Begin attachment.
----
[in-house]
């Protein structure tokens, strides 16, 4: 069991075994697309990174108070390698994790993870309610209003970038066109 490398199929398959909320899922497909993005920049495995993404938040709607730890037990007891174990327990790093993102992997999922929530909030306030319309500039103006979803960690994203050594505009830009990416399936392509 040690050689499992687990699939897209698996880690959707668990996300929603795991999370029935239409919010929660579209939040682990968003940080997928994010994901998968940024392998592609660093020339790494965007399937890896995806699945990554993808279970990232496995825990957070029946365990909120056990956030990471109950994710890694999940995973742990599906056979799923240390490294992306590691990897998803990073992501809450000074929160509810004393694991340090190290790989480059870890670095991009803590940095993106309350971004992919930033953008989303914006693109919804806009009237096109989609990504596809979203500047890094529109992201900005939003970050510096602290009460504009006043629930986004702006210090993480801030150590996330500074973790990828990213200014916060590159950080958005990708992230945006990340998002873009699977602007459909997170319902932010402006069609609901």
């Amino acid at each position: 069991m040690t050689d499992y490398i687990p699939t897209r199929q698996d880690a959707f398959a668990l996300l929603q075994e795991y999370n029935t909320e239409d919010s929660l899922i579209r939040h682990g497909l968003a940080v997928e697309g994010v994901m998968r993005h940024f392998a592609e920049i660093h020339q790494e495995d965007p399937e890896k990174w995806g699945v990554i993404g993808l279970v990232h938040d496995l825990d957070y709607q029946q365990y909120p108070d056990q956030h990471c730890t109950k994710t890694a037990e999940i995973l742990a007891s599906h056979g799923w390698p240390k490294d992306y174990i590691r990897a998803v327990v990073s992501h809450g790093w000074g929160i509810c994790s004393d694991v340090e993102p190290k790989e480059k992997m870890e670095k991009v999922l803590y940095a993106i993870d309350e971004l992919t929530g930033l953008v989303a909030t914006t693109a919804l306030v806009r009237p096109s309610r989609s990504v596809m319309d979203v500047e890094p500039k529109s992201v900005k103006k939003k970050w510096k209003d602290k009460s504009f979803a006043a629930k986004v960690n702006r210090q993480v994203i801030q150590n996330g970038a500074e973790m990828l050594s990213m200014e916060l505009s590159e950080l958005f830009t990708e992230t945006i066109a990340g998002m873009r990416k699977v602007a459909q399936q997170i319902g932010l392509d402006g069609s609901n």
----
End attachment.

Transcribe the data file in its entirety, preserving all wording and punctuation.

[in-house]
């Protein structure tokens, strides 16, 4: 069991075994697309990174108070390698994790993870309610209003970038066109 490398199929398959909320899922497909993005920049495995993404938040709607730890037990007891174990327990790093993102992997999922929530909030306030319309500039103006979803960690994203050594505009830009990416399936392509 040690050689499992687990699939897209698996880690959707668990996300929603795991999370029935239409919010929660579209939040682990968003940080997928994010994901998968940024392998592609660093020339790494965007399937890896995806699945990554993808279970990232496995825990957070029946365990909120056990956030990471109950994710890694999940995973742990599906056979799923240390490294992306590691990897998803990073992501809450000074929160509810004393694991340090190290790989480059870890670095991009803590940095993106309350971004992919930033953008989303914006693109919804806009009237096109989609990504596809979203500047890094529109992201900005939003970050510096602290009460504009006043629930986004702006210090993480801030150590996330500074973790990828990213200014916060590159950080958005990708992230945006990340998002873009699977602007459909997170319902932010402006069609609901």
């Amino acid at each position: 069991m040690t050689d499992y490398i687990p699939t897209r199929q698996d880690a959707f398959a668990l996300l929603q075994e795991y999370n029935t909320e239409d919010s929660l899922i579209r939040h682990g497909l968003a940080v997928e697309g994010v994901m998968r993005h940024f392998a592609e920049i660093h020339q790494e495995d965007p399937e890896k990174w995806g699945v990554i993404g993808l279970v990232h938040d496995l825990d957070y709607q029946q365990y909120p108070d056990q956030h990471c730890t109950k994710t890694a037990e999940i995973l742990a007891s599906h056979g799923w390698p240390k490294d992306y174990i590691r990897a998803v327990v990073s992501h809450g790093w000074g929160i509810c994790s004393d694991v340090e993102p190290k790989e480059k992997m870890e670095k991009v999922l803590y940095a993106i993870d309350e971004l992919t929530g930033l953008v989303a909030t914006t693109a919804l306030v806009r009237p096109s309610r989609s990504v596809m319309d979203v500047e890094p500039k529109s992201v900005k103006k939003k970050w510096k209003d602290k009460s504009f979803a006043a629930k986004v960690n702006r210090q993480v994203i801030q150590n996330g970038a500074e973790m990828l050594s990213m200014e916060l505009s590159e950080l958005f830009t990708e992230t945006i066109a990340g998002m873009r990416k699977v602007a459909q399936q997170i319902g932010l392509d402006g069609s609901n």